(1) There will be about 4 homeworks. Late homeworks will be accepted only if you have been granted an extension prior to the due date and will receive only partial credit; (2) There will be no final comprehensive exam; (3) There will be makeup exams only for students having a valid excuse and an official note from UT for the specific date and time of the missed exam. Makeup exams may be based on any part of the course; (4) We will accept requests for correction or re-grade of an assignment (homework, exam or quiz), at latest two weeks after it is handed back to you or posted on eGradebook; (5) You are encouraged to study with other students, but you must write up your own homework, exams, and quizzes. Cheating will be severely punished: if you copy someone's homework/quiz/exam or let someone copy yours, both of you will receive zero credit, and I will consider filing a report to the Dean of Students.
- Class Policies
- The second exam will be in class on Thursday May 07/2009. It will be based primarily on the material covered in the second half of the semester (i.e., after Spring break) : see the course calendar for details. There will be one general question based on the student talks on next generation instruments (EVLA, ALMA, JWST, and GMT). The exam's format will be similar to that of exam 1: there will be a mix of quantitative and qualitative conceptual questions. Formulae will NOT be provided to you and I expect you to know the following formulae . You can use a calculator. We will provide paper.
You will find below, mostly in pdf format, selected parts of the lecture, such as figures and plots. The main notes, explanations, and demos will be covered only in class where in-class quiz/activities will count toward the final grade.
- Prequisite material that you need to know
- Ch 3.2, AIMSA (Flux, Luminosity, and the Magnitude Scale)
- Ch 3.4, AIMSA (Blackbody Radiation, Wien's Law, Stefan-Boltzmann Equation).
- Ch 1.1.1 to 1.1.3, GIU (Stars: Properties, Spectra Classification, The Lives of Stars)
- Ch 17.5, UNI (Nature and Spectral Classification of Stars).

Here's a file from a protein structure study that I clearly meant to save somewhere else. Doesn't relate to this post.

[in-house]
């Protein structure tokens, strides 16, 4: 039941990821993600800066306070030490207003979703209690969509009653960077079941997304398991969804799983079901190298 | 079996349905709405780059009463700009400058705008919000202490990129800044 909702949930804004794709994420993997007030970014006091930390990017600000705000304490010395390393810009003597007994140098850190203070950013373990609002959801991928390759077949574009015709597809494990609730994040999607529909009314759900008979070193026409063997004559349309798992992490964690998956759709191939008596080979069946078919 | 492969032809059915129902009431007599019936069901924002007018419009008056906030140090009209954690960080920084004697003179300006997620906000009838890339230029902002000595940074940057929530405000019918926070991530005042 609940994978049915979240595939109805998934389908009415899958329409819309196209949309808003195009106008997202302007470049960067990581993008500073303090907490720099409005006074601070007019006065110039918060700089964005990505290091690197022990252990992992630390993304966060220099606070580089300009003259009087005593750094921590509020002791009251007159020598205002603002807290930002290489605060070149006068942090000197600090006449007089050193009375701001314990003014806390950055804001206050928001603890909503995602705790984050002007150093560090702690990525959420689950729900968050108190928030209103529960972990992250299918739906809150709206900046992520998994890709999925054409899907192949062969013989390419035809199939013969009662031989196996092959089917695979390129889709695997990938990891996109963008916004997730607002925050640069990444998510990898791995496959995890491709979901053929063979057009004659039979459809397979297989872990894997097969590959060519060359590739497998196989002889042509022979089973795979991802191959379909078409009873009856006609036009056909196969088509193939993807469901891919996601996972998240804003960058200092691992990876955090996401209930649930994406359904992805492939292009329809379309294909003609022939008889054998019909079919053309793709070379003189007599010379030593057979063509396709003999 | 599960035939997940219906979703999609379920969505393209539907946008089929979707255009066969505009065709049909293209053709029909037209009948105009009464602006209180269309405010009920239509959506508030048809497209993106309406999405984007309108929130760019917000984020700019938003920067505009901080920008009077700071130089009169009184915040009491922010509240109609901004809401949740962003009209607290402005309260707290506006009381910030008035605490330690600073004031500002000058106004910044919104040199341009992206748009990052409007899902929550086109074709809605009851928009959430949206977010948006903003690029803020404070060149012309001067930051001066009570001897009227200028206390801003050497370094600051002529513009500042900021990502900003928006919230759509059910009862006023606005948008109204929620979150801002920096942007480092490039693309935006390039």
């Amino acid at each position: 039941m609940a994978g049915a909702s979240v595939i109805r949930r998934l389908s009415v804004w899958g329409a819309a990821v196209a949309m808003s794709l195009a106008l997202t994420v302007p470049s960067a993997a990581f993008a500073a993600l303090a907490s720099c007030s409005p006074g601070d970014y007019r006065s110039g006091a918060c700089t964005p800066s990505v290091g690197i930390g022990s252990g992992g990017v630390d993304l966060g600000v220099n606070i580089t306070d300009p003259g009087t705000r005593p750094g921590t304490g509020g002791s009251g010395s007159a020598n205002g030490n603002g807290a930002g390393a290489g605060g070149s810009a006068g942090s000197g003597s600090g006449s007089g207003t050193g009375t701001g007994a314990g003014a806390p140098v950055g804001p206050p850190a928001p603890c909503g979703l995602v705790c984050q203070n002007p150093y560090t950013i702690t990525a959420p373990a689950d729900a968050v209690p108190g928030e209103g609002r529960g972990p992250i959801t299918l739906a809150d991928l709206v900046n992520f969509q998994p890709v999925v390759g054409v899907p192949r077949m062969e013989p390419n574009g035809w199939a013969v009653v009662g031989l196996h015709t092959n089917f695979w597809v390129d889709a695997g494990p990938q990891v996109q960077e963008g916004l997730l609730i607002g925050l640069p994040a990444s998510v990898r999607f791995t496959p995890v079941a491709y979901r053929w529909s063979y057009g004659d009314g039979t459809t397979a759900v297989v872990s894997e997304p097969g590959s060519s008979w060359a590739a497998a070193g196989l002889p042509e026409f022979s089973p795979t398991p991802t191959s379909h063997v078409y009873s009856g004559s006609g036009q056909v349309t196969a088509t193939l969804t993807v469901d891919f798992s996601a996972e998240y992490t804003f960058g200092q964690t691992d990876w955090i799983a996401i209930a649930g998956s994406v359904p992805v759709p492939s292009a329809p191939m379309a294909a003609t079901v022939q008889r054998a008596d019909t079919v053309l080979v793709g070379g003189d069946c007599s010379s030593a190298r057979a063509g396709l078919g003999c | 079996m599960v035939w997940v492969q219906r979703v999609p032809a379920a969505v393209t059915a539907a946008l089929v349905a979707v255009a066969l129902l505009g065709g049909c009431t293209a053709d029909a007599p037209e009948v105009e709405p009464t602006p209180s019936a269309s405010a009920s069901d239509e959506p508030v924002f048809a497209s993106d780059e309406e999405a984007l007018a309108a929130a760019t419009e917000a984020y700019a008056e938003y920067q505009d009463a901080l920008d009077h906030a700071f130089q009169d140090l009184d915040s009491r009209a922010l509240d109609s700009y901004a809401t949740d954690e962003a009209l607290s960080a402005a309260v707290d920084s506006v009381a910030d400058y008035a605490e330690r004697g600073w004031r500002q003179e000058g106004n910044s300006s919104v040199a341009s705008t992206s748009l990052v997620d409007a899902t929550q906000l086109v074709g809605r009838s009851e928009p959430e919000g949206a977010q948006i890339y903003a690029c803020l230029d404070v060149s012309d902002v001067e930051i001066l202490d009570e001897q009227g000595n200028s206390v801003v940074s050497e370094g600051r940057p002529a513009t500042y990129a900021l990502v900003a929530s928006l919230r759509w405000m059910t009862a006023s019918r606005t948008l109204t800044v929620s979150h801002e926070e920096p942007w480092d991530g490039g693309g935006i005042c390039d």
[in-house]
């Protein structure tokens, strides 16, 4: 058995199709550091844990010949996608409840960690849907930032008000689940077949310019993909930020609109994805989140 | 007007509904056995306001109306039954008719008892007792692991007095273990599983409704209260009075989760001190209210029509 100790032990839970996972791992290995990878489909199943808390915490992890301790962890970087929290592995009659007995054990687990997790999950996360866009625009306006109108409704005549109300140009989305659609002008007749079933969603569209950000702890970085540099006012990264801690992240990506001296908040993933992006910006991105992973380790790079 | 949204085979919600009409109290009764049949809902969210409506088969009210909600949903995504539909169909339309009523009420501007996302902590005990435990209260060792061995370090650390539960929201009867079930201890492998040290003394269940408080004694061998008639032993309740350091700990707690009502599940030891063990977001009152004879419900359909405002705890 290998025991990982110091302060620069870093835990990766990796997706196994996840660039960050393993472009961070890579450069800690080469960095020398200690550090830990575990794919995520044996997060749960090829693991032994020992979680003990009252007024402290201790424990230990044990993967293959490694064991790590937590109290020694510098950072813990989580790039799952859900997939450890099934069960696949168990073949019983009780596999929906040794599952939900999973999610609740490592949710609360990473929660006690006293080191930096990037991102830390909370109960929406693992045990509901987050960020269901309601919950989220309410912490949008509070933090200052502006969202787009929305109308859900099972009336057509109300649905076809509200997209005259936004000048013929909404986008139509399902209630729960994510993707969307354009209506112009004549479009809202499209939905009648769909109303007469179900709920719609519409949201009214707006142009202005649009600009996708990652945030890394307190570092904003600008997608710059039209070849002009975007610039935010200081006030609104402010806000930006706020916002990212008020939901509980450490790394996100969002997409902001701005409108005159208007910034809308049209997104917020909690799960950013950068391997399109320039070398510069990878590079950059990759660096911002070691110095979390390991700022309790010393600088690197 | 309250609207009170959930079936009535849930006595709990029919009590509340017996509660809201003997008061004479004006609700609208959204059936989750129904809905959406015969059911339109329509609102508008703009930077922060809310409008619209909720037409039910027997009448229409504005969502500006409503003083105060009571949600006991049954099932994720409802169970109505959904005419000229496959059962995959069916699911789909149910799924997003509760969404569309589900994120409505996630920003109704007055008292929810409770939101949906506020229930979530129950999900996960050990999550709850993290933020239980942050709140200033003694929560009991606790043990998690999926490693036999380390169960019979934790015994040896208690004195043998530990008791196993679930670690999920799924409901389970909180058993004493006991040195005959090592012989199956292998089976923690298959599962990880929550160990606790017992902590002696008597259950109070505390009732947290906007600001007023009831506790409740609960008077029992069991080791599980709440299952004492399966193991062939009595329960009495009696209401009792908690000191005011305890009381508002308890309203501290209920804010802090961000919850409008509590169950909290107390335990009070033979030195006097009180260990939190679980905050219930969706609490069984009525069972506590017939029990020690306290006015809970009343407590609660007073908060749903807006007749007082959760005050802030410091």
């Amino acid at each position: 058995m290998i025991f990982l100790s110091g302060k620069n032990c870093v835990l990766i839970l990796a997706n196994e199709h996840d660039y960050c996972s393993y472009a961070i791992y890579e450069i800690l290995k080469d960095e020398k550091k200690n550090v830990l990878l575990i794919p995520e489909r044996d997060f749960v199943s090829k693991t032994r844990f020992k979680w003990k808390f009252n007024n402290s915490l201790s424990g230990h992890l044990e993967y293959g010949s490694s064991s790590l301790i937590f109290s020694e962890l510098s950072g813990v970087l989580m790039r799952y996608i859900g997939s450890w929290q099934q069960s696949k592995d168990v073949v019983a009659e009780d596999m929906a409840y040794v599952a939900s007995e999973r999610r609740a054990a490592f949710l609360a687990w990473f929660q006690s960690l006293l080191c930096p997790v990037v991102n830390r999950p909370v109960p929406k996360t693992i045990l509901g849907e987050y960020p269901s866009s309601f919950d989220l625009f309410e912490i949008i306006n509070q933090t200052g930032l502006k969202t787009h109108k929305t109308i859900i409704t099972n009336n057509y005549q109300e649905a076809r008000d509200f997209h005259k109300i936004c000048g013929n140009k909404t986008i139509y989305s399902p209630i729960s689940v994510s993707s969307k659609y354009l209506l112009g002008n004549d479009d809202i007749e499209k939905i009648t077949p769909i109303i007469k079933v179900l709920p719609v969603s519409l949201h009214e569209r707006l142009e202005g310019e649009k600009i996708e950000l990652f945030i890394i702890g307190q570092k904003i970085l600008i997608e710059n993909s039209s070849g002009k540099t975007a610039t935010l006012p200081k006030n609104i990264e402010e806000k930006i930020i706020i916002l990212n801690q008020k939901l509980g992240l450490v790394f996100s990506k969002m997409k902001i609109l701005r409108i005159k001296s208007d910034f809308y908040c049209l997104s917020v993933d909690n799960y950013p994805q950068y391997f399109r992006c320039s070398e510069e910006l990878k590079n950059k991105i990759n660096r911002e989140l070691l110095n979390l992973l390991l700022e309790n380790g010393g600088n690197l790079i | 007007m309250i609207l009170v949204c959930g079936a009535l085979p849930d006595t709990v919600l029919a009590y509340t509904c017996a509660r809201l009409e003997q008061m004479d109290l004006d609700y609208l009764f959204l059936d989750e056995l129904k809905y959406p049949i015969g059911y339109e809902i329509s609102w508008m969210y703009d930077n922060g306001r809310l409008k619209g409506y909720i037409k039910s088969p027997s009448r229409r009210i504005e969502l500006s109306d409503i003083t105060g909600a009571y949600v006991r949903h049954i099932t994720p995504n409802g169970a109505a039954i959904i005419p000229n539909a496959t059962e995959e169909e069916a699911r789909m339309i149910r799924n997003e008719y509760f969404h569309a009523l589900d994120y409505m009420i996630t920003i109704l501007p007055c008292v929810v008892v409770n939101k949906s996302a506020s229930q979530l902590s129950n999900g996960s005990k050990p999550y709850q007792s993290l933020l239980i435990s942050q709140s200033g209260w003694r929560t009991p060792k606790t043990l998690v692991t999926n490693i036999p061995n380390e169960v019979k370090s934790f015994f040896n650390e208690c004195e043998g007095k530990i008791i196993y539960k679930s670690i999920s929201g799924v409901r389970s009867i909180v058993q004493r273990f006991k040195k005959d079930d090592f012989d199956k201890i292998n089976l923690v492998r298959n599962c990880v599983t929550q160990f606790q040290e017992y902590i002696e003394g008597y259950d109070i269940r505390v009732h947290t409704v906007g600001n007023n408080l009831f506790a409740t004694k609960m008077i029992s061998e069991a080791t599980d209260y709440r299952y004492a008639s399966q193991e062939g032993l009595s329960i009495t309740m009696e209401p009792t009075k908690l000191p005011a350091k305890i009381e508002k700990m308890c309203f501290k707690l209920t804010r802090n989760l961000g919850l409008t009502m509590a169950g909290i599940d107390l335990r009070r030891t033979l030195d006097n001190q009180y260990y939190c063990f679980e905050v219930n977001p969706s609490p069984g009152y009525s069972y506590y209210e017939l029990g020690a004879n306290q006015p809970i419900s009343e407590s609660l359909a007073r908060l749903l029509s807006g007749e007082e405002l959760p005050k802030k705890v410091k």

- Ch 20, UNI (Evolution and Death of High and Low Mass Stars)
[Book references: GIU = "Galaxies in the Universe", Sparke & Gallagher, Cambridge University Press, 2000; AIMSA = "An Introduction to Modern Stellar Astrophysics", Ostlie, D. A., Addison-Wesley, 1996; UNI = "Universe", 8th edition, Freedman & Kaufmann]
- Figures from Lec 1 (course overview) (Tu Jan 20)
- Figures from Lec 3+4 (Th Jan 29 + Tu Feb 3)
- Figures from Lec 5+6 (Tu Feb 10 + Th Feb 12)
- Figures from Lec 7 to 11 (Feb 24, 26 + Mar 03, 05, 10)
- Figures from Lec 12 to 13 (Mar 24, 26, 31)
- Movie of a major merger (gas= blue, stars=yellow) [Courtesy: Mihos and Hernquist]
- Visualisation of phases of a major merger overlaid on real galaxy snapshots [Courtesy: NASA, ESA, STScI, Frank Summers]
- Movie of a major merger (4 panels, showing gas and stars in 2 projections). Includes black hole accretion and feedback, and diffuse intergalactic medium. [Courtesy: T. J Cox]
- Movie of a major merger of 2 galaxies hosting black holes (4 panels, showing gas and stars in 2 projections) [Courtesy: Volker Springel]
- Movie of a prograde minor merger (4 panels, showing gas and stars in 2 projections) [Courtesy: T. J Cox]
- Movie of a retrograde minor merger (4 panels, showing gas and stars in 2 projections) [Courtesy: T. J Cox]
- Movie of merger of Milky Way with M31 [Courtesy: AIP, M. Steinmetz]
- Movie showing hierarchical buildup of a galaxy similar to the Milky Way [Courtesy: Steinmetz & Navarro]
- Figures from Lec 14 to 16 (Apr 2, 7, 9)
- Movie of a molecular cloud undergoing gravitational collapse [Courtesy: M. Bates]
- Figures from Lec 17 to 19 (Apr 14, 21, 23)
- Figures from Lec 21 (Tu May 05)
- NED (NASA/IPAC Extragalactic Database) (with links to images and catalogs, such as RC3, ESO, UGC)
- Notes on how to convert coded revised Hubble types in RC3
- Orignal table from RC2 on how to convert coded revised Hubble types in RC3
- Atlas of Peculiar Galaxies (Halton Arp, 1966; Images and data on 338 peculiar galaxies).